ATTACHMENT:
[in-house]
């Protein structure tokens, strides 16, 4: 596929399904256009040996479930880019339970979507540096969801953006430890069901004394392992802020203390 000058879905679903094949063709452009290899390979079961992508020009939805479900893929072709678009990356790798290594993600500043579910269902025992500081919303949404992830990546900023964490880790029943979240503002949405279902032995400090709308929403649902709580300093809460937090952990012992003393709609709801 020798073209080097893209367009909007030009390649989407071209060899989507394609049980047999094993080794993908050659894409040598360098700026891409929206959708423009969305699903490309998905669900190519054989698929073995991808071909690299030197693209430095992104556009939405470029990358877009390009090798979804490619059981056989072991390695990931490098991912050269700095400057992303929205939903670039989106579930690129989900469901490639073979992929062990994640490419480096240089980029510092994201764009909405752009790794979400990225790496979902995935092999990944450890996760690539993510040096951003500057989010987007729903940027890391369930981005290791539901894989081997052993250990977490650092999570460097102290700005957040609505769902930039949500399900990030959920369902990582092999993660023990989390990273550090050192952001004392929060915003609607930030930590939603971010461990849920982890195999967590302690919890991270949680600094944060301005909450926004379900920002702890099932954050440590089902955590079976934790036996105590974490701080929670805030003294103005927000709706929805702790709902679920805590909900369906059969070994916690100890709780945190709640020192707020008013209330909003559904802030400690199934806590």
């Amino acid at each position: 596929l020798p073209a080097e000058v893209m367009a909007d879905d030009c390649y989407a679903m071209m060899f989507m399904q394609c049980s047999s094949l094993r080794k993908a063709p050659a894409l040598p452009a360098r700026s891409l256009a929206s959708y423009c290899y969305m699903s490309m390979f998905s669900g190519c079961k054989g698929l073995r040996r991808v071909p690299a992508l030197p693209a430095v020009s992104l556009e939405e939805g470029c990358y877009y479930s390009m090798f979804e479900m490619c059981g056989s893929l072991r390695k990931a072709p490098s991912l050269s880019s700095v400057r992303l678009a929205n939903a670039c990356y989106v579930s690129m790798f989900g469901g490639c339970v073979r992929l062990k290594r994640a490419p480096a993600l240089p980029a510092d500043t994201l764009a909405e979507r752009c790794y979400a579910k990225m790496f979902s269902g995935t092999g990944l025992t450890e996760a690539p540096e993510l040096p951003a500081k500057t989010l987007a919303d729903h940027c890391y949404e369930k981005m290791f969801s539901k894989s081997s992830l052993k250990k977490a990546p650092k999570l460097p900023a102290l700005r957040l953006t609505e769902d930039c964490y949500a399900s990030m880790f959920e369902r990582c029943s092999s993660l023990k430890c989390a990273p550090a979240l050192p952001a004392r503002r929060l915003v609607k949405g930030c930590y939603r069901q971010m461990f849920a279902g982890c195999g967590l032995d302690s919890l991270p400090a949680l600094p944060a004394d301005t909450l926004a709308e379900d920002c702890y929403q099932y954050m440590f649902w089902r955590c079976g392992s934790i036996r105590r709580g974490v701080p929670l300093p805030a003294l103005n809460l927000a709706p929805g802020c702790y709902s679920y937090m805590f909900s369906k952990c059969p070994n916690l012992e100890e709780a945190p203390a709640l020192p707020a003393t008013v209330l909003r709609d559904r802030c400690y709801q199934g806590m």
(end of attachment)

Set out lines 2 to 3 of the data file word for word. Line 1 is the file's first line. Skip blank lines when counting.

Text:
């Protein structure tokens, strides 16, 4: 596929399904256009040996479930880019339970979507540096969801953006430890069901004394392992802020203390 000058879905679903094949063709452009290899390979079961992508020009939805479900893929072709678009990356790798290594993600500043579910269902025992500081919303949404992830990546900023964490880790029943979240503002949405279902032995400090709308929403649902709580300093809460937090952990012992003393709609709801 020798073209080097893209367009909007030009390649989407071209060899989507394609049980047999094993080794993908050659894409040598360098700026891409929206959708423009969305699903490309998905669900190519054989698929073995991808071909690299030197693209430095992104556009939405470029990358877009390009090798979804490619059981056989072991390695990931490098991912050269700095400057992303929205939903670039989106579930690129989900469901490639073979992929062990994640490419480096240089980029510092994201764009909405752009790794979400990225790496979902995935092999990944450890996760690539993510040096951003500057989010987007729903940027890391369930981005290791539901894989081997052993250990977490650092999570460097102290700005957040609505769902930039949500399900990030959920369902990582092999993660023990989390990273550090050192952001004392929060915003609607930030930590939603971010461990849920982890195999967590302690919890991270949680600094944060301005909450926004379900920002702890099932954050440590089902955590079976934790036996105590974490701080929670805030003294103005927000709706929805702790709902679920805590909900369906059969070994916690100890709780945190709640020192707020008013209330909003559904802030400690199934806590």
């Amino acid at each position: 596929l020798p073209a080097e000058v893209m367009a909007d879905d030009c390649y989407a679903m071209m060899f989507m399904q394609c049980s047999s094949l094993r080794k993908a063709p050659a894409l040598p452009a360098r700026s891409l256009a929206s959708y423009c290899y969305m699903s490309m390979f998905s669900g190519c079961k054989g698929l073995r040996r991808v071909p690299a992508l030197p693209a430095v020009s992104l556009e939405e939805g470029c990358y877009y479930s390009m090798f979804e479900m490619c059981g056989s893929l072991r390695k990931a072709p490098s991912l050269s880019s700095v400057r992303l678009a929205n939903a670039c990356y989106v579930s690129m790798f989900g469901g490639c339970v073979r992929l062990k290594r994640a490419p480096a993600l240089p980029a510092d500043t994201l764009a909405e979507r752009c790794y979400a579910k990225m790496f979902s269902g995935t092999g990944l025992t450890e996760a690539p540096e993510l040096p951003a500081k500057t989010l987007a919303d729903h940027c890391y949404e369930k981005m290791f969801s539901k894989s081997s992830l052993k250990k977490a990546p650092k999570l460097p900023a102290l700005r957040l953006t609505e769902d930039c964490y949500a399900s990030m880790f959920e369902r990582c029943s092999s993660l023990k430890c989390a990273p550090a979240l050192p952001a004392r503002r929060l915003v609607k949405g930030c930590y939603r069901q971010m461990f849920a279902g982890c195999g967590l032995d302690s919890l991270p400090a949680l600094p944060a004394d301005t909450l926004a709308e379900d920002c702890y929403q099932y954050m440590f649902w089902r955590c079976g392992s934790i036996r105590r709580g974490v701080p929670l300093p805030a003294l103005n809460l927000a709706p929805g802020c702790y709902s679920y937090m805590f909900s369906k952990c059969p070994n916690l012992e100890e709780a945190p203390a709640l020192p707020a003393t008013v209330l909003r709609d559904r802030c400690y709801q199934g806590m």